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This Is A Battle For Our Civilization

Is Islam a religion of peace? If it's not, can it become one? What impact will the terrorist attack in London have on Thursday's national election? Dan & Amy posed these questions and more to one of the actual leaders of peaceful pluralist Muslims, Dr. Zuhdi Jasser who is the Founder and President of the American Islamic Forum for Democracy. And they discussed Dr. Jasser’s appeal to Ariana Grande.

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Gen. Mattis: ISIS Is A Threat To All Civilized Nations

What is the change in strategy General Mattis is implementing to eradicate ISIS? What impact is it already having in the Middle East? Does General Mattis “keep other people awake at night”? Dan & Amy discussed these issues and more with Jay Sekulow, Chief Counsel of the American Center for Law and Justice and author of Rise Of ISIS: A Threat We Can’t Ignore.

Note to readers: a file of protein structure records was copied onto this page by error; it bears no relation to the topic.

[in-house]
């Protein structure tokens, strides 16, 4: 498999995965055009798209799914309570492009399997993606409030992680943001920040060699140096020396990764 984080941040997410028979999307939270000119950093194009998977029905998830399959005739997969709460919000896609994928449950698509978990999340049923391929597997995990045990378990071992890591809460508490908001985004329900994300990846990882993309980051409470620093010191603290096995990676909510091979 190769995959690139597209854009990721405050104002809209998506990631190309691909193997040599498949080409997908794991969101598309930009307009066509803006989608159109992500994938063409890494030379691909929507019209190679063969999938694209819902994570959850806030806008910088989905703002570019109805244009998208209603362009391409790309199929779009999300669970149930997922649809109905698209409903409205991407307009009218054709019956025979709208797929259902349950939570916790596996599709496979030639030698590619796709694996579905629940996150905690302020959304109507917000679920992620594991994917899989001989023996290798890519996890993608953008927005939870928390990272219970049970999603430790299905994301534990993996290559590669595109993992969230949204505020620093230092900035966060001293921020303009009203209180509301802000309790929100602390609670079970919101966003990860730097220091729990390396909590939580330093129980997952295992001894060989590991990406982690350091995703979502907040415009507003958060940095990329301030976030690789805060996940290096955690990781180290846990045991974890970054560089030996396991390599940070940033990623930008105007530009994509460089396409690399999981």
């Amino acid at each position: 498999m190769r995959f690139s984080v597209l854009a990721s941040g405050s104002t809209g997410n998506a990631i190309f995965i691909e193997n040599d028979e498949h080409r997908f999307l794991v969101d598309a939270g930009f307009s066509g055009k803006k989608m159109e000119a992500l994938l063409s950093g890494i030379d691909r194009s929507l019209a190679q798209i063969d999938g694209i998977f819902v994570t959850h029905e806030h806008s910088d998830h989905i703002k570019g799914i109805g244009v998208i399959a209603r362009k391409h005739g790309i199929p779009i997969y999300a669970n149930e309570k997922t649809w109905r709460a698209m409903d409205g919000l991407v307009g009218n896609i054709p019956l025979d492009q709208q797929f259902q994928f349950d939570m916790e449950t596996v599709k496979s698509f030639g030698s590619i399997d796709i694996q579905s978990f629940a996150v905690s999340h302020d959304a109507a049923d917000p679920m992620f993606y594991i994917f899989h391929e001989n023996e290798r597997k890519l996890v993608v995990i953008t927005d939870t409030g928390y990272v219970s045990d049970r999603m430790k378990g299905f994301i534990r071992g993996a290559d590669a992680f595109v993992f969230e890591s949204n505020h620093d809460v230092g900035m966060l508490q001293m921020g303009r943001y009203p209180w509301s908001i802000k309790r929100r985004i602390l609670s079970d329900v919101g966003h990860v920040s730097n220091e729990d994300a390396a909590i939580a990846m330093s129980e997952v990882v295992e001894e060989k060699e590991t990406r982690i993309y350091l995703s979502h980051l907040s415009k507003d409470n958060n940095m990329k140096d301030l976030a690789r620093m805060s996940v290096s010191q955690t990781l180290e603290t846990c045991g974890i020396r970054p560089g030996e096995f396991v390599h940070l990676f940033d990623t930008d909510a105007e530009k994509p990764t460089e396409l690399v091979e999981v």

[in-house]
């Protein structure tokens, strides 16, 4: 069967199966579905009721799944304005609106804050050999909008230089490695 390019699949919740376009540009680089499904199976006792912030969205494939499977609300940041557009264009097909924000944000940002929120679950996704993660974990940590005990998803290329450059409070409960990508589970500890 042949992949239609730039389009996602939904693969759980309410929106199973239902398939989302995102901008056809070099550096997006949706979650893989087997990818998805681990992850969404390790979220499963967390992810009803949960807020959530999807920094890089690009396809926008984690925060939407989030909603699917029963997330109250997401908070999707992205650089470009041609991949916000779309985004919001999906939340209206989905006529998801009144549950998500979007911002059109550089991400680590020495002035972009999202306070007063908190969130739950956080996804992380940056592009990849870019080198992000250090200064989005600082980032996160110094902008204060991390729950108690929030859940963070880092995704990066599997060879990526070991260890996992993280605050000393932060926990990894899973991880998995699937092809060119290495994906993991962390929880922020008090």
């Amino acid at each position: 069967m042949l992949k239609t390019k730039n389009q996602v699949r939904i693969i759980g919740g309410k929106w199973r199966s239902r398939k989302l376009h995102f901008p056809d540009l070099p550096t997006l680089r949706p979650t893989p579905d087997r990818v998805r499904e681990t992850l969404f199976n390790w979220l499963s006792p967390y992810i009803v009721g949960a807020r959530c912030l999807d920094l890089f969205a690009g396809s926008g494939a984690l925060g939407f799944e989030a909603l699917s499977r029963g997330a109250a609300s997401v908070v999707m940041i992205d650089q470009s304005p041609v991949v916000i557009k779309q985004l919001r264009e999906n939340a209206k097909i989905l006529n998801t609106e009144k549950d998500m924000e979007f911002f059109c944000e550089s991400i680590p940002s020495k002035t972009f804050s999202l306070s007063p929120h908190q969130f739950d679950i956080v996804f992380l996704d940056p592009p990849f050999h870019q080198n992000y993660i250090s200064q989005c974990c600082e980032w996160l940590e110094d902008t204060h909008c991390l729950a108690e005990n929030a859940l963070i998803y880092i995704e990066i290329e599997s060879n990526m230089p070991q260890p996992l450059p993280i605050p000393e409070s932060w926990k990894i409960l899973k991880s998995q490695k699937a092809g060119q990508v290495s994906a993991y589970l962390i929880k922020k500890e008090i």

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Sen. Murphy: Trump Is Making Us More Vulnerable To Terrorists

Democrat Senator Chris Murphy says Trump is making us more vulnerable to terrorist attacks by suggesting there's an element within Islam that is at war with the West. There isn't? Leftist luminary Cory Booker thinks the Soviet Union still exists. Former Obama CIA Director concedes the Obama regime did nothing about Russian collusion concerns. Dan & Amy discuss these geopolitical matters and more with former US Ambassador to the United Nations John Bolton.

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Can We Prevent Terrorist Attacks?